Post-stroke rehabilitation in the peri-pandemic COVID-19 era.

Post-stroke rehabilitation in the peri-pandemic COVID-19 era.

Publication date: Jan 23, 2024

The coronavirus disease 2019 (COVID-19), which arose in late 2019, caused extensive destruction, impacting a substantial proportion of the worldwide population and leading to millions of deaths. Although COVID-19 is mainly linked to respiratory and pulmonary complications, it has the potential to affect neurologic structures as well. Neurological involvement may manifest as minimal and reversible; however, a notable proportion of cases have exhibited pronounced neurological consequences, such as strokes. Endothelial inflammation, hypercoagulation, renin-angiotensin-aldosterone system alterations, and cardiogenic embolism are the pathophysiological mechanisms of stroke under COVID-19 circumstances. Physical activity and exercise have improved several aspects of post-stroke recovery, including cardiovascular health, walking capacity, and upper limb strength. They are commonly used to assist stroke survivors in overcoming their motor restrictions. Furthermore, stroke rehabilitation can incorporate a range of specific techniques, including body-weight-supported treadmill applications, constraint-induced movement therapy, robotic rehabilitation interventions, transcranial direct current stimulation, transcranial magnetic stimulation, and prism adaptation training. Under pandemic conditions, there were several barriers to neurological rehabilitation. The most significant of these were individual’s fear of infection, which caused them to postpone their rehabilitation applications and rehabilitation areas being converted into COVID-19 units. The primary emphasis had turned to COVID-19 treatment. Several valuable data and views were gained in reorganizing rehabilitation during the pandemic, contributing to establishing future views in this regard.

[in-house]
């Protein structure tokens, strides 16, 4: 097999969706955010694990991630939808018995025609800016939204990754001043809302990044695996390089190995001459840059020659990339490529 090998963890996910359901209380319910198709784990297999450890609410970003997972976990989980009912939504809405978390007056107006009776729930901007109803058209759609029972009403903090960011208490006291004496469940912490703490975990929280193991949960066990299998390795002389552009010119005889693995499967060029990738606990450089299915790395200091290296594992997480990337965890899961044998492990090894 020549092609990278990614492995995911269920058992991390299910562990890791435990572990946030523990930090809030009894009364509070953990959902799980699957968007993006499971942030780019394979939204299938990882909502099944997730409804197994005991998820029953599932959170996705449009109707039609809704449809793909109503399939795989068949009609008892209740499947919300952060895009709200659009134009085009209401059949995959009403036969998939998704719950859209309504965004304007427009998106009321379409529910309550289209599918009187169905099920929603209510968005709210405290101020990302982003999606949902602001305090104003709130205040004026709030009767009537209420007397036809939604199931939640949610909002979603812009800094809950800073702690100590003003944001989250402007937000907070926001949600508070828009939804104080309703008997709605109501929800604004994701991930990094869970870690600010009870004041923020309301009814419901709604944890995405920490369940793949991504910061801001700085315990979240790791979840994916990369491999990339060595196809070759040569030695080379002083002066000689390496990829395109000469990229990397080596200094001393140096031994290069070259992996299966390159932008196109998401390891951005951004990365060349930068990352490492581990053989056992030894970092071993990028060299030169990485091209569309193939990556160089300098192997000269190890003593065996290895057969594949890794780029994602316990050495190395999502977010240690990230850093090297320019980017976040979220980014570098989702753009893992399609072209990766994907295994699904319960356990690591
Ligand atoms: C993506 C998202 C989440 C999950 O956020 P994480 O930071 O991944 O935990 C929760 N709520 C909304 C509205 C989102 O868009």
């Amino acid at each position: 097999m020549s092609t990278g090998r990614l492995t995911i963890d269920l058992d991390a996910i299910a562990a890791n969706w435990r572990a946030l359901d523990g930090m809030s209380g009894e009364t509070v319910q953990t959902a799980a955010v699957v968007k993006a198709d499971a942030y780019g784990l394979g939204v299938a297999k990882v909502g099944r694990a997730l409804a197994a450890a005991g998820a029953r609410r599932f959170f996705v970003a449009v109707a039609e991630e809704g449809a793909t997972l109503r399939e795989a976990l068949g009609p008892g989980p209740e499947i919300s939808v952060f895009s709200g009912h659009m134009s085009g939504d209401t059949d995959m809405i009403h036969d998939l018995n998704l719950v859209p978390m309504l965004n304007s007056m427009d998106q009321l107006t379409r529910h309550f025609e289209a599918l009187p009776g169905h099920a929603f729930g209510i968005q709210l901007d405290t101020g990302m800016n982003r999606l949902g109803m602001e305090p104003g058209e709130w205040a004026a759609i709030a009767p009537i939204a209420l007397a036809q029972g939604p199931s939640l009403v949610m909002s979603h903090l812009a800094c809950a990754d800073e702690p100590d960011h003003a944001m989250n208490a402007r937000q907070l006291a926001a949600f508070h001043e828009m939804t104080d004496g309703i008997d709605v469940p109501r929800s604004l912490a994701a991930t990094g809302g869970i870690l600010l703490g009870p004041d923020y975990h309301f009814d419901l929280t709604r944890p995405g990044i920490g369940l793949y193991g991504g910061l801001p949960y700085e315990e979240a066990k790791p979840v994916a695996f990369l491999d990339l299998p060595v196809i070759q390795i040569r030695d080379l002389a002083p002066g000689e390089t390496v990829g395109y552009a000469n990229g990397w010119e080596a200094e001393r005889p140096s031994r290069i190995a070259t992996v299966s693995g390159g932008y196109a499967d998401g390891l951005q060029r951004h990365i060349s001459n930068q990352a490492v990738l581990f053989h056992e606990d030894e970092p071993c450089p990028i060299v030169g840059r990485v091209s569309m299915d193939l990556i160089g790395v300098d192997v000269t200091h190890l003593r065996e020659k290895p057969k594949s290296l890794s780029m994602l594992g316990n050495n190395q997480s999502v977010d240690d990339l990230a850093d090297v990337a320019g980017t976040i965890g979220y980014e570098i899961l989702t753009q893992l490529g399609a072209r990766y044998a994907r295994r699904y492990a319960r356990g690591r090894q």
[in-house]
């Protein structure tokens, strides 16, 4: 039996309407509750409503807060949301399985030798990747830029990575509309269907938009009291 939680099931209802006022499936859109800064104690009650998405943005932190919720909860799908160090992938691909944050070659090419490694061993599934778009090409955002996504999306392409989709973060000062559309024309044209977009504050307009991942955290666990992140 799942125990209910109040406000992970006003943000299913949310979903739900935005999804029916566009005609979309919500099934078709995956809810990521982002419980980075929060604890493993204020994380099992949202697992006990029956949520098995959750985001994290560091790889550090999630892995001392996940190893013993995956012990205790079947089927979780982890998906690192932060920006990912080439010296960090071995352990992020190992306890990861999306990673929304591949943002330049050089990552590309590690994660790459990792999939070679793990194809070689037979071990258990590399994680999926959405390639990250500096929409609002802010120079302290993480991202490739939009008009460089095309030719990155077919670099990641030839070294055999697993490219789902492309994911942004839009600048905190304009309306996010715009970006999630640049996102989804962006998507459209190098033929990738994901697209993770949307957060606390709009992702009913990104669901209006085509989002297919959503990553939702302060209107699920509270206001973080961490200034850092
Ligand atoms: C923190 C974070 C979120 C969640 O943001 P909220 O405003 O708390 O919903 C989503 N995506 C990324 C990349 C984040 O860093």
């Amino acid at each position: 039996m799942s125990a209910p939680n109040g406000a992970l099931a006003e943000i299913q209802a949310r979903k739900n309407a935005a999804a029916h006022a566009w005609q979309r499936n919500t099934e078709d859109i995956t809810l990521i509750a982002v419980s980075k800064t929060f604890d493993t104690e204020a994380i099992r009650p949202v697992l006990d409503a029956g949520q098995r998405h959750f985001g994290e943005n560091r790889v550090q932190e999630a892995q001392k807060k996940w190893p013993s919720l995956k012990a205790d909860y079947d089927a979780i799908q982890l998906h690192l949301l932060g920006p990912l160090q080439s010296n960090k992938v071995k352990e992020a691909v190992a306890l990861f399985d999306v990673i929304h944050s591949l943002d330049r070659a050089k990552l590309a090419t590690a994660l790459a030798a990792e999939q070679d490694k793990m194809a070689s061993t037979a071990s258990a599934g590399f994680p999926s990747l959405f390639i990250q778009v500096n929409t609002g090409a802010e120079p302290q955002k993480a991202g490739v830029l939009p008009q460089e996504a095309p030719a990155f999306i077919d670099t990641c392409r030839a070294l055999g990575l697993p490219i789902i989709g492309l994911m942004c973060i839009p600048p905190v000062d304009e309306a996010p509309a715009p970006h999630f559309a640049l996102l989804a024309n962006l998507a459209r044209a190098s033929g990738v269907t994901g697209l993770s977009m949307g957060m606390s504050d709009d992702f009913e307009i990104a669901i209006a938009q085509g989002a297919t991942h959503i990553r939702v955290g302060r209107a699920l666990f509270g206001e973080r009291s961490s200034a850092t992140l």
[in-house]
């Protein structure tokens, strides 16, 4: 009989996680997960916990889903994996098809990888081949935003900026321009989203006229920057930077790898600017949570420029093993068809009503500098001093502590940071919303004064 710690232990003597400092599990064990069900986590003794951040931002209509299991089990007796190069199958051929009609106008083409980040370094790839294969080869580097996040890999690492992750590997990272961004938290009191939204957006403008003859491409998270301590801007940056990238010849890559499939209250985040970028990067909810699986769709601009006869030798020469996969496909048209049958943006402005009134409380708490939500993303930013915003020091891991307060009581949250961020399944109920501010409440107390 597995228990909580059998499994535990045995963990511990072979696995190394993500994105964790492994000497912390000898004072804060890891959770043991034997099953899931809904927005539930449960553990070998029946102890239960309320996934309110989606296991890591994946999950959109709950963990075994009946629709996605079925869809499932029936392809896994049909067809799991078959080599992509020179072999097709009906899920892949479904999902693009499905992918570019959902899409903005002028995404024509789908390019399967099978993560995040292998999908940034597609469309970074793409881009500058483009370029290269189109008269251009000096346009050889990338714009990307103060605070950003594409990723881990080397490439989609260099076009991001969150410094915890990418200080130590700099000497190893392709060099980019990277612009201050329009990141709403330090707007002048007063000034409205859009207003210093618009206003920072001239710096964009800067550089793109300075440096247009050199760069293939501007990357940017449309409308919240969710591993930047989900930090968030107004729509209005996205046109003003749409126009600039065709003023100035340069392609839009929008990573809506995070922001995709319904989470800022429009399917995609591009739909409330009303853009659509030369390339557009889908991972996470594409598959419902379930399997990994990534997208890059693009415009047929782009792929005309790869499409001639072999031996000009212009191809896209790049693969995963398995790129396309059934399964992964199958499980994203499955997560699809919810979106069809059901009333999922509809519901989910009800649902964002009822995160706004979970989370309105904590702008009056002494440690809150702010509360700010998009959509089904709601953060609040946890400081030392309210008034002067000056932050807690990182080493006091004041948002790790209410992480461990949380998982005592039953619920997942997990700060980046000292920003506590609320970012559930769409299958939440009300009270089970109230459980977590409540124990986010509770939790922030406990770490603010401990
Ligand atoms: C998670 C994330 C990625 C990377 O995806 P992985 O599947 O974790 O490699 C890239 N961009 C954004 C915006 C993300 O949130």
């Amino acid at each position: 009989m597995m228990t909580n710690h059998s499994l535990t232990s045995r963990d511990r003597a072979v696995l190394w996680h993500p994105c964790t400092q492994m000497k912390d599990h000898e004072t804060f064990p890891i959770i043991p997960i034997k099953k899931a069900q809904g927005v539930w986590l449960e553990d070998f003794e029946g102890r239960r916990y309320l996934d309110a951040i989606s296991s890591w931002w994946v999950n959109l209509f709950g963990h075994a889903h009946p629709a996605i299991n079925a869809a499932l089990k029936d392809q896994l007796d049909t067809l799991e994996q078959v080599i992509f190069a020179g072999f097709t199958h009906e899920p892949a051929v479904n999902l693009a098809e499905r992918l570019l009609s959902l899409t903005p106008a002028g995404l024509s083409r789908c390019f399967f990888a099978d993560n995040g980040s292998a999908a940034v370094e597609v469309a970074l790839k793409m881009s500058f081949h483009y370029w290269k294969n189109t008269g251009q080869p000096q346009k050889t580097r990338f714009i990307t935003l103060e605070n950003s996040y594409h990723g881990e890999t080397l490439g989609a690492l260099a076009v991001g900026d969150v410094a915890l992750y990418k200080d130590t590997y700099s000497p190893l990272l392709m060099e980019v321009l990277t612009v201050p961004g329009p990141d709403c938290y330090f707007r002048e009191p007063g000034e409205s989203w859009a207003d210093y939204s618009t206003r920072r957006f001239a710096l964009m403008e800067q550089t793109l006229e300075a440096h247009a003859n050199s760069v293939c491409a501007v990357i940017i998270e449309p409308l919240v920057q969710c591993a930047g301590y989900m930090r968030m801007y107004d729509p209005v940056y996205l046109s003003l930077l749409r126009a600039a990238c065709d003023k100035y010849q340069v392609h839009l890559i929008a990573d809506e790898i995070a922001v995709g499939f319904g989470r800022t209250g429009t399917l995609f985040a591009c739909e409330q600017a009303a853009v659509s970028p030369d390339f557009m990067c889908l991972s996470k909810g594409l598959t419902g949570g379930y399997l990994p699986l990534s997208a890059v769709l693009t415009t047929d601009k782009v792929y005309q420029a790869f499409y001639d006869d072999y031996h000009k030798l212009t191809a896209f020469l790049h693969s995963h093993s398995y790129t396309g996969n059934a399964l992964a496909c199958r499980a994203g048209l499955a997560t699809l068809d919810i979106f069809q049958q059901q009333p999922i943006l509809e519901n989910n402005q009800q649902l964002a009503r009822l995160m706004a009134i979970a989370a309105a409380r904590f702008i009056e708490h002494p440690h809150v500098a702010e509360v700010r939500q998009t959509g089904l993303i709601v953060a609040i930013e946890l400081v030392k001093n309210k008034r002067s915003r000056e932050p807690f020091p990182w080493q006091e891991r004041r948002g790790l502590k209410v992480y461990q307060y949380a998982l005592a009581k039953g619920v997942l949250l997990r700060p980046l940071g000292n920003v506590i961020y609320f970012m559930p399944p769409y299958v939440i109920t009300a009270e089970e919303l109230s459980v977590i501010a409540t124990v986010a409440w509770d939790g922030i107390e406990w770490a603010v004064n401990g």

Concepts Keywords
Coronavirus COVID-19
Pandemic Neurological rehabilitation
Therapy Rehabilitation
Treadmill Rheumatic diseases
SARS-CoV-2 infection


Type Source Name
disease MESH stroke
disease MESH COVID-19
disease VO population
disease MESH complications
disease MESH inflammation
disease MESH embolism
disease MESH infection
disease MESH Rheumatic diseases
pathway REACTOME SARS-CoV-2 Infection

Original Article

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